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  1. #11
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    Since I am also from MT, and have been hunting public land in the state for the last 18 years, I wanted to put my two cents in. I agree with MT Mike that the genetics are still out there in MT; thanks to some rough backcountry, private landowners that manage their deer, and a few limited entry areas that are managed correctly. I hunt as hard as anyone out there, ofter spending 3-7 days out with my camp on my back. I have hunted just about everywhere in the state from the "Bob", the eastern MT plains/breaks, Mission mtns backcountry, the heavily wooded western part of the state, and the decimated southwestern corner of the state.

    Its sad what has happened and continues to happen to the mule deer in MT. I remember when I use to hunt the Custer National Forest in eastern MT and would see 20-30 bucks per day, and would see hundreds of does/fawns. I was there last year in the peak of the rut (Thanksgiving week) and I was blown away by the amount of hunters first of all, the extremely low numbers of bucks, and the even sadder number of does/fawns that I saw. When I use to hunt in the Bob Marshall Wilderness I never saw overwhelming amounts of deer, but I used to see at least 30-50% more than I do now, hunting the same areas at the same times of the year. I grew up in Southwestern MT (Dillon) and the mule deer numbers there are so sad (except for Lima Peaks unit because its limited entry) that I wouldn't even consider harvesting a mule deer in that area for fear that it was the last living one around (again except for private land where folks like me can't hunt)!!! What is even sadder is that the Montana FWP has barely cut down the doe/fawn tags (not unlimited anymore), they are still allowing unlimited hunting for 6 full weeks with about half of it during the rut, and the horrible drought we've been experiencing isn't helping matters either. To top it all off, the commission has now moved the hunting season back a week so that even more of the UNLIMITED hunting pressure is in the peak of the rut. These poor deer on public land don't stand a chance and will never get to express the genetics that they carry!!!!

    I'm not saying that the FWP needs to micro-manage mule deer like they do in other states like CO, WY (for non-residents), or NV, and I don't pretend to be a wildlife biologist, but I can see from my own hunting experiences that something needs to change!!! If we would just stop the unlimited deer hunting before the rut, like they do in several units in North-Central MT, I think it would really help. I also don't think that shooting literally 1000's of doe/fawns is helping any either!!!

    I don't want to make it sound like the mule deer hunting in MT is terrible, but it's a far cry from what it once was and an even farther cry from what I think it should be. Having harvested some great MT bucks (one 186" typical 4x4 and one 193" non-typical) I still believe its do able with some very hard hunting and patience. I do enjoy getting to hunt mule deer anywhere in the state, every year on a general tag, but I would be willing to have to apply like many states make you. I am thankful however that other states do care about their mule deer populations and manage them accordingly, and I'll continue to apply/hunt these states as long as they'll have me.

  2. #12
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    Quote Originally Posted by medtech10 View Post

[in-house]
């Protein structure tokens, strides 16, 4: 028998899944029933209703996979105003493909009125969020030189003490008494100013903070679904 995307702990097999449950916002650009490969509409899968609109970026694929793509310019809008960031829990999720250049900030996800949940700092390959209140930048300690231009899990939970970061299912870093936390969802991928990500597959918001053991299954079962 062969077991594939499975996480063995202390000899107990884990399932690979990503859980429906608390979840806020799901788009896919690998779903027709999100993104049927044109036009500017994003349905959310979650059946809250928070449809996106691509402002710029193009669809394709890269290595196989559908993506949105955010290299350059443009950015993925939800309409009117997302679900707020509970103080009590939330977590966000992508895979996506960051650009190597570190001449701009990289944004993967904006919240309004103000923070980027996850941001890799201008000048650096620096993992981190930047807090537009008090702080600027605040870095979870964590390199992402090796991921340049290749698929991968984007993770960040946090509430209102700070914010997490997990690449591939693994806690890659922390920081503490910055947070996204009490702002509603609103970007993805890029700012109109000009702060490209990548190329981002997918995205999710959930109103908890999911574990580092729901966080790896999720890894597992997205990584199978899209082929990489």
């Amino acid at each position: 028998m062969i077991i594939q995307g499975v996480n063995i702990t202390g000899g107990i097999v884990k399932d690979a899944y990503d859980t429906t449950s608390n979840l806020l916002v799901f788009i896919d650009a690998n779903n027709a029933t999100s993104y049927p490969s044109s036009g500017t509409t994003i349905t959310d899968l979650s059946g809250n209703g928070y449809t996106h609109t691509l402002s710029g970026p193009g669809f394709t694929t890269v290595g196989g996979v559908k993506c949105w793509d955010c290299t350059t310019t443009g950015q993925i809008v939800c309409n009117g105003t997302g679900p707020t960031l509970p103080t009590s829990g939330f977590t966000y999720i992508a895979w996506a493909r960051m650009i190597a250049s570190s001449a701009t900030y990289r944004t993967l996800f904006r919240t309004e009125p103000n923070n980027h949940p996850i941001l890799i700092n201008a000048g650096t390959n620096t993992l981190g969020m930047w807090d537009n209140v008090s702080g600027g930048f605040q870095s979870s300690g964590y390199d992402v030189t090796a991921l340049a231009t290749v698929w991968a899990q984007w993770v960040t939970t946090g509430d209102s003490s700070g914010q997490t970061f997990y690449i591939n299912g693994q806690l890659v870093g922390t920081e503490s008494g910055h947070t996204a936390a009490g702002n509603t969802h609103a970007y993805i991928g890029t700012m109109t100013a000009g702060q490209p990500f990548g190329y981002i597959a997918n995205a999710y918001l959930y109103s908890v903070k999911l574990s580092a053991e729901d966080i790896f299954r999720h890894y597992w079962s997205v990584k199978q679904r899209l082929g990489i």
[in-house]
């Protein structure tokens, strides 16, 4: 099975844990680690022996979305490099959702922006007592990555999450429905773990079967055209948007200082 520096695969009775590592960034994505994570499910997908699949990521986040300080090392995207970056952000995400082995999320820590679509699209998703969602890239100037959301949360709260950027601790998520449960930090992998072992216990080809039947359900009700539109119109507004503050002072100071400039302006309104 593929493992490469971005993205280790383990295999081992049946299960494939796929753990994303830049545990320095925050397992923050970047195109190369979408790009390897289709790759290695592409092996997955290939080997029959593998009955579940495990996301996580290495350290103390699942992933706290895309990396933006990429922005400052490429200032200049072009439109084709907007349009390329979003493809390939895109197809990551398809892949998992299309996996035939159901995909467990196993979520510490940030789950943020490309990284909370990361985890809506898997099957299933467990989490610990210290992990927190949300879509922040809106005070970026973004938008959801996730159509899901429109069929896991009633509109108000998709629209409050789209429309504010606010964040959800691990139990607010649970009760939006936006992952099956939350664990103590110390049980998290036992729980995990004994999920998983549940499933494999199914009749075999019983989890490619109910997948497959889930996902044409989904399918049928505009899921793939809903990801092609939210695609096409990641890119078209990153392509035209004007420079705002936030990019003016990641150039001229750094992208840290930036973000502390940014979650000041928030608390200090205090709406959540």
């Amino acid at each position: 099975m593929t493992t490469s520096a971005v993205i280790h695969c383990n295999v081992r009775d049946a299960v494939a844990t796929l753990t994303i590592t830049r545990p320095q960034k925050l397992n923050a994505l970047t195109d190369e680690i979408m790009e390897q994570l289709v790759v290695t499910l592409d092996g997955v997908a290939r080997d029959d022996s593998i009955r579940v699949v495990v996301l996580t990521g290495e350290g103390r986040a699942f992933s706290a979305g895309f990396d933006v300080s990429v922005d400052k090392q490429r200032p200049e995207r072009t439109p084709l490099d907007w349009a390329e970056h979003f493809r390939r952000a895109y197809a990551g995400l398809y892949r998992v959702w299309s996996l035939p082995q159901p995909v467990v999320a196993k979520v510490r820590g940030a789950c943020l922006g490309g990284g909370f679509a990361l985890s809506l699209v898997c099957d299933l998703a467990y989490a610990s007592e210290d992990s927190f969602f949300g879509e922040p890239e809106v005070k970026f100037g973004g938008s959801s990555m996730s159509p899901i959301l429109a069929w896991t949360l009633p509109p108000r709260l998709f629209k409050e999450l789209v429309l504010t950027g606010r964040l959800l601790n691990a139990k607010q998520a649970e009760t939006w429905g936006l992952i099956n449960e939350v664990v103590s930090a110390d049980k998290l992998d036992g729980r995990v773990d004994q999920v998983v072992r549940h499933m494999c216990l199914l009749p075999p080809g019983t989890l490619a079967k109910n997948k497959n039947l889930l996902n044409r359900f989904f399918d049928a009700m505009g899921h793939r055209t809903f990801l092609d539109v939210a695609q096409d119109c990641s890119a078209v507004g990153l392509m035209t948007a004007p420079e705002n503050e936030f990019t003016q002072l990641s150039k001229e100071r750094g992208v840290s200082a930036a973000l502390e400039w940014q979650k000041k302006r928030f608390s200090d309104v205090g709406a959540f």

Since I am also from MT, and have been hunting public land in the state for the last 18 years, I wanted to put my two cents in. I agree with MT Mike that the genetics are still out there in MT; thanks to some rough backcountry, private landowners that manage their deer, and a few limited entry areas that are managed correctly. I hunt as hard as anyone out there, ofter spending 3-7 days out with my camp on my back. I have hunted just about everywhere in the state from the "Bob", the eastern MT plains/breaks, Mission mtns backcountry, the heavily wooded western part of the state, and the decimated southwestern corner of the state.

    Its sad what has happened and continues to happen to the mule deer in MT. I remember when I use to hunt the Custer National Forest in eastern MT and would see 20-30 bucks per day, and would see hundreds of does/fawns. I was there last year in the peak of the rut (Thanksgiving week) and I was blown away by the amount of hunters first of all, the extremely low numbers of bucks, and the even sadder number of does/fawns that I saw. When I use to hunt in the Bob Marshall Wilderness I never saw overwhelming amounts of deer, but I used to see at least 30-50% more than I do now, hunting the same areas at the same times of the year. I grew up in Southwestern MT (Dillon) and the mule deer numbers there are so sad (except for Lima Peaks unit because its limited entry) that I wouldn't even consider harvesting a mule deer in that area for fear that it was the last living one around (again except for private land where folks like me can't hunt)!!! What is even sadder is that the Montana FWP has barely cut down the doe/fawn tags (not unlimited anymore), they are still allowing unlimited hunting for 6 full weeks with about half of it during the rut, and the horrible drought we've been experiencing isn't helping matters either. To top it all off, the commission has now moved the hunting season back a week so that even more of the UNLIMITED hunting pressure is in the peak of the rut. These poor deer on public land don't stand a chance and will never get to express the genetics that they carry!!!!

    I'm not saying that the FWP needs to micro-manage mule deer like they do in other states like CO, WY (for non-residents), or NV, and I don't pretend to be a wildlife biologist, but I can see from my own hunting experiences that something needs to change!!! If we would just stop the unlimited deer hunting before the rut, like they do in several units in North-Central MT, I think it would really help. I also don't think that shooting literally 1000's of doe/fawns is helping any either!!!

    I don't want to make it sound like the mule deer hunting in MT is terrible, but it's a far cry from what it once was and an even farther cry from what I think it should be. Having harvested some great MT bucks (one 186" typical 4x4 and one 193" non-typical) I still believe its do able with some very hard hunting and patience. I do enjoy getting to hunt mule deer anywhere in the state, every year on a general tag, but I would be willing to have to apply like many states make you. I am thankful however that other states do care about their mule deer populations and manage them accordingly, and I'll continue to apply/hunt these states as long as they'll have me.